Wider reading for A Level English Literature: 5: Life in Victorian Britain

Here is the next instalment in our series on wider reading for A Level English Literature written by an Oxford Home Schooling tutor.

Now is a good time to refresh your memory about those general aspects of Victorian life – maybe have a look again at the books I’ve mentioned before or why not dip into Life in Victorian Britain, a very readable book by Michael Patterson? Don’t neglect the way life was being lived in the countryside though – have a look at Flora Thompson’s Lark Rise to Candleford which tells you in a very easy to digest way about the lives of agricultural labourers and their families in the 1880s. Remember though, don’t read these books from beginning to end, just dip into them…

That should give you an appetite for finding out more about our third major topic, social problems, looking particularly at urban poverty and the working class and again we need to have examples from poetry, prose and drama. For poetry there are some interesting examples from poets like Elizabeth Barratt Browning, look at ‘The Cry of the Children’ and read Matthew Arnold’s ‘East London’ and ‘West London’ contrasting sonnets – a good opportunity here for you to revise the sonnet form… You might also like to look at a poem which was very popular with contemporary audiences, ‘The Song of the Shirt’ by Thomas Hood.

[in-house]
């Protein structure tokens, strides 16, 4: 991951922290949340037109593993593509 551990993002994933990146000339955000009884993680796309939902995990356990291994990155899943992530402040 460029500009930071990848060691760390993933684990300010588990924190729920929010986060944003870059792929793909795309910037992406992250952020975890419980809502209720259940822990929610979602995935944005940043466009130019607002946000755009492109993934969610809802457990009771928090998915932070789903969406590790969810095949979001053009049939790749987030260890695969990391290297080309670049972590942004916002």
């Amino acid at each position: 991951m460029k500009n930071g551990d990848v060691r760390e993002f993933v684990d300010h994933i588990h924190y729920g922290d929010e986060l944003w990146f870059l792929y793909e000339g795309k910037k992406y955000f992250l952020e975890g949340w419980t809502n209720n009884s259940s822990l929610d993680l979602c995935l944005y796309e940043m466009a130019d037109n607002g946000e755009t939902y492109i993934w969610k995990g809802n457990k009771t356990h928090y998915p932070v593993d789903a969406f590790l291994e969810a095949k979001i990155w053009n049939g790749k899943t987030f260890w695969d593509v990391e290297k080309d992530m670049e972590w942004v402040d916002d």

Your prose reading will be a little harrowing, so you might want to do some selective dipping in and out of texts. Look at Dickens – Hard Times, of course, but don’t forget Bleak House and particularly Joe the crossing sweeper. You need to also look at some even more hard hitting texts like Morrison’s The Child of the Jago and Gissing’s Netherworld.

As always drama is more difficult, many of the most popular plays in this area were not works in their own right but adaptations of books like Hard Times but have a look at some of the plays which ordinary people went to see like Maria Marten and the Murder in the Red Barn, The Streets of London and Fanny by Gaslight which tell you a lot about their lives.

…and after all of this rather depressing reading, I suggest tea and cake to cheer you up!

Anne Thomas


For more information on studying distance learning A Level English Literature you can contact a student adviser on 0800 0 111 024.

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